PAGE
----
This application is being submitted in response to NOT-RM-19-009, as a supplement to NIH/NINR 1R01NR017407 (PI: Stanfill). Aneurysmal subarachnoid hemorrhage (aSAH) strikes relatively young individuals and carries high rates of mortality and severe disability. While social, clinical, and genetic factors have each independently been shown to be associated with disability, there remains a large portion of unexplained variability as well as great disparities in outcome for African American patients as compared to Caucasian patients. The objective of the parent R01 proposal is to lay the foundation for effective intervention by accurately identifying individuals most at risk and identifying the factors contributing to the racial disparities seen for these populations. Guided by our strong pilot data and leveraging the power of two existing databases, we have two specific aims: 1) Using social, clinical, and genetic data, we propose to develop a predictive model for disability 12 months post aSAH in a Caucasian cohort; and 2) Using social, clinical, and genetic data, we propose to develop a predictive model for disability 12 months post aSAH in an African American cohort. The uniformity of the two models will be compared for insights into factors driving the disparities in outcome between these groups. As a part of the parent project, we expect to find genomic variants in our candidate dopaminergic and serotonergic pathways that are influential for prediction of disability outcomes. However, the parent R01 does not have the ability to collect gene expression data, so it is not clear how these variants alter transcription and thus neurotransmitter activity for pharmacologic intervention. This supplemental proposal will fill that gap through the use of Common Fund Genotype-Tissue Expression (GTEx) data. This dataset allows the measurement of our selected SNPs for gene expression in brain tissue, which will give an opportunity to explore how the brain environment is altered in a patient with these genetic variants. Furthermore, the GTEx project also allows us the ability to determine whether similar changes occur in blood, and which in turn could be used as surrogate markers for brain expression. This information could form the crux of a point of care test, by which personalized pharmacologic intervention might occur. We propose three supplemental specific aims: 1) Using GTEx genotype and expression data from brain tissue samples, test the association between SNPs and gene expression for identified SNPs in our candidate dopaminergic and serotonergic pathways; 2) Using GTEx genotype and expression data from blood samples, test the association between SNPs and gene expression for identified SNPs in our candidate dopaminergic and serotonergic pathways; and 3) Use GTEx data to test the association of gene expression data between brain and whole blood tissues. The proposed work will leverage the data collected from the GTEx project to expand the funded R01 study to gene expression in whole blood and brain tissue(s). This will have significant impact by informing precisely targeted interventions to improve outcomes and quality of life post aSAH.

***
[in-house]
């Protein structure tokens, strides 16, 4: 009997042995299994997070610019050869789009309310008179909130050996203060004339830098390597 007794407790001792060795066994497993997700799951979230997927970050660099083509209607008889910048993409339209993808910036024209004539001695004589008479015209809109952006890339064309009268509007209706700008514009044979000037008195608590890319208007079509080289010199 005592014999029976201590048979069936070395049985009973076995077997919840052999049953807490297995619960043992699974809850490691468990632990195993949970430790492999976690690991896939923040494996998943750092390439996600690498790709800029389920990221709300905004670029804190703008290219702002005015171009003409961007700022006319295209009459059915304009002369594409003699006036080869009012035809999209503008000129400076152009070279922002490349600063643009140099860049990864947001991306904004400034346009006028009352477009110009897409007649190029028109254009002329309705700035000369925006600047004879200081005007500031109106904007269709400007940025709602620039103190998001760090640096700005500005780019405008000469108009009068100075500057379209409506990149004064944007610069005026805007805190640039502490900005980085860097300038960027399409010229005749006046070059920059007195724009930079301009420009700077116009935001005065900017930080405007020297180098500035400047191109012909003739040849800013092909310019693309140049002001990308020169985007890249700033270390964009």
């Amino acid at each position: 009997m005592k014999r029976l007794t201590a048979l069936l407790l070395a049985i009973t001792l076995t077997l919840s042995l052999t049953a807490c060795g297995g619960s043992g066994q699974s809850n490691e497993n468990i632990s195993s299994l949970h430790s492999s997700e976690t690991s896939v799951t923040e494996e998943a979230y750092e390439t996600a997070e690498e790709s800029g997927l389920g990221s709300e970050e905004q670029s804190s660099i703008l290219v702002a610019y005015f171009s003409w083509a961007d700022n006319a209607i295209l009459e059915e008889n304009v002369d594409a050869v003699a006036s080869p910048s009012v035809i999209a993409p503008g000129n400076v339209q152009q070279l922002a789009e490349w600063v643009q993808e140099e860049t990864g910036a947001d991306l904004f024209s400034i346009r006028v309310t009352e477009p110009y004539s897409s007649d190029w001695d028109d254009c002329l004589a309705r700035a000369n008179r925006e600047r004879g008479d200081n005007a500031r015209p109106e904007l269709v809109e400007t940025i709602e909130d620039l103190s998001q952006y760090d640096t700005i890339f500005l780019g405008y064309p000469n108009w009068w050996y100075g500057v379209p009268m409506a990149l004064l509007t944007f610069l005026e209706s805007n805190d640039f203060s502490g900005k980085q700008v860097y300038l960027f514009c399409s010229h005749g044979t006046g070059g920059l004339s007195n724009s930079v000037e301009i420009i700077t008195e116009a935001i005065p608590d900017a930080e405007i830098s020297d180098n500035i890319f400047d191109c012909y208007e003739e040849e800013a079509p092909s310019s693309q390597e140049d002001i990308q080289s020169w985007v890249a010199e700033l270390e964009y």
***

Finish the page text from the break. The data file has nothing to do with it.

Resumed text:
The parent project and this supplemental application are relevant to public health, as they will promote a better understanding of the relative influences social, clinical, and genetic factors have on disability after aneurysmal subarachnoid hemorrhage (aSAH) and will also give insight into the disparities for this outcome seen between Caucasian and African American patients. This current supplemental proposal will expand the previously funded R01 by adding genotype and gene expression data from brain tissues and blood held in the Common Fund Genotype-Tissue Expression (GTEx) dataset. This work, and the supplemental work, together forms the foundation for a long-term program of research in developing targeted interventions to reduce post-stroke disability and improve outcomes, which will foster the arrival of Precision Medicine for this group.